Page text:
At some point yesterday I came across the expression in the title of this post. I can’t remember where exactly, but it’s a pretty common phrase. I don’t know how many times I’ve seen or heard it, but this time, something seemed strange. Then I realised what it was: the most unkindest cut!? Continue reading
I’m usually pretty understanding when it comes to commonly-confused words, but this one annoys me, simply because of how I often I see people get it wrong (almost always using disinterested when they mean uninterested).
OK, so explaining the difference between the two words is pretty straightforward, but why does one begin with dis-, and one with un-? Continue reading
This evening I was at my parents’ house, watching a little TV after Sunday dinner. I don’t really watch much TV anymore, at least not in the conventional broadcast sense, apart from Sunday afternoons at home. Gaelic football matches are the usual background noise to Sunday-afternoon dinner, but we had it a bit later today, so I found myself watching an interesting nature programme.
I think it’s only fair, after looking at the way the French language uses pseudo-anglicisms (a lovely term I came across earlier), it’s only fair that I take a corresponding look at foreign words we use in English, and how their use is different from in their original language. Unsurprisingly, we use a lot of foreign terms, and with most English speakers being monolingual, we don’t always use them as they were originally intended.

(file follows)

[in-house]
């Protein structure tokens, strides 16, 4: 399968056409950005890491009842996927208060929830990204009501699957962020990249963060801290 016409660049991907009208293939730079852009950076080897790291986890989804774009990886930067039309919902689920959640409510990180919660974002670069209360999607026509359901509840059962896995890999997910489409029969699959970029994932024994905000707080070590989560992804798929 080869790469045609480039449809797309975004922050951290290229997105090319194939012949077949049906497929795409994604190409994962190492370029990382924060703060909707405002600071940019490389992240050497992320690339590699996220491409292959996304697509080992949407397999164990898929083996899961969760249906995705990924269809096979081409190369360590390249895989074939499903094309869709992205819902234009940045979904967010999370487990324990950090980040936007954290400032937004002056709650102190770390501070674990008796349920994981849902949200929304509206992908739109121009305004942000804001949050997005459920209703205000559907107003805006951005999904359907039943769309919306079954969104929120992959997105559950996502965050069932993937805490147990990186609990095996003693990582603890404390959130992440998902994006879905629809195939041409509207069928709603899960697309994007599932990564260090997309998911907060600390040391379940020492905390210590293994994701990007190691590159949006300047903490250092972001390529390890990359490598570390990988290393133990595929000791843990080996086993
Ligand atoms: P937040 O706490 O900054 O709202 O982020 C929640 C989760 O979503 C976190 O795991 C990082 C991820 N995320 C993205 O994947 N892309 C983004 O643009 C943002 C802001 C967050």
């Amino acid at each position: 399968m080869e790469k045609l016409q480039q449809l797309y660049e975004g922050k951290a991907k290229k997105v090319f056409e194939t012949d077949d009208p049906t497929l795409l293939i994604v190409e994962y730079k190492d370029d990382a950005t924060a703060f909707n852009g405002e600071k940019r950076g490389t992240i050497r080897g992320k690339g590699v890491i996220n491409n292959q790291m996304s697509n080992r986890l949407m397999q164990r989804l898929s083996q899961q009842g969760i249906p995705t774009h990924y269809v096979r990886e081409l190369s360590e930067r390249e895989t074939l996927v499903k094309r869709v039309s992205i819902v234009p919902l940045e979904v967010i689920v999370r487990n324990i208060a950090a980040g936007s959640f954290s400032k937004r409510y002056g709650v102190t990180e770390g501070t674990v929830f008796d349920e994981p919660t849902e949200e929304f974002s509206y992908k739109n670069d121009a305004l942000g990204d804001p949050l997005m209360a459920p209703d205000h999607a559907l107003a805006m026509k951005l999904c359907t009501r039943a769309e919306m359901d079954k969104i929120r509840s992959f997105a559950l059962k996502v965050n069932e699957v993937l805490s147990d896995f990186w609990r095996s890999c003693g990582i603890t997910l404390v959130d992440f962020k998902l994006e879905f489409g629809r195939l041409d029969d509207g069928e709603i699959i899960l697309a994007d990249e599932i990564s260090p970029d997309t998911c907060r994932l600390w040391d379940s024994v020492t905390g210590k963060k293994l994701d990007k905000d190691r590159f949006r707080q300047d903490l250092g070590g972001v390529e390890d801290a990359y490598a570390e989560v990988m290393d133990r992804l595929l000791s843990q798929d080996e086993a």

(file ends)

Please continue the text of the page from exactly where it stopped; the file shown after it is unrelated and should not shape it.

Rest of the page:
I’ve still been thinking about common mispronunciations since Saturday. While doing a little casual googling to confirm what I suspected about which mispronunciations annoyed people, I came across a post which featured some of the more common language errors that bedevil Americans in particular. They were all there: supposably, libary, literally, irregardless, aks et al. And I can understand why they might be annoying. If you say one thing, and someone else says another, that’s annoying. Even more so if the dictionary agrees with you. Getting annoyed is ok, but are such errors really a sign of the death of the English language?
Ordering food and drink in another country can be a harrowing experience. What if I don’t know what anything means? What if they don’t understand me? What if I order it ok, but then they ask me a question I don’t understand!? Luckily, there are usually a few things that are easy to order, in some countries. One example is a gin & tonic. In many languages, including French, Spanish, Italian, German, Dutch, and Japanese, the drink is known as a gin tonic. Pretty convenient, if you’re abroad and want to order a drink without embarrassing yourself with any of that funny foreign pronunciation. But why don’t they go the whole hog, and say gin and tonic? Continue reading
One of the downsides to the richness of the English language’s vocabulary is that there are so many words that are similar in appearance and sound, yet with distinct meanings. The result of this is that it can be very easy to confuse the meaning of two different words. Generally this isn’t such a problem, as most confusing words are similar enough in meaning that it doesn’t really make a difference if you mix them up. Still, using the wrong word can often change one’s meaning, or even lead to embarrassment, so here are some of the most commonly-confused words in the English language: Continue reading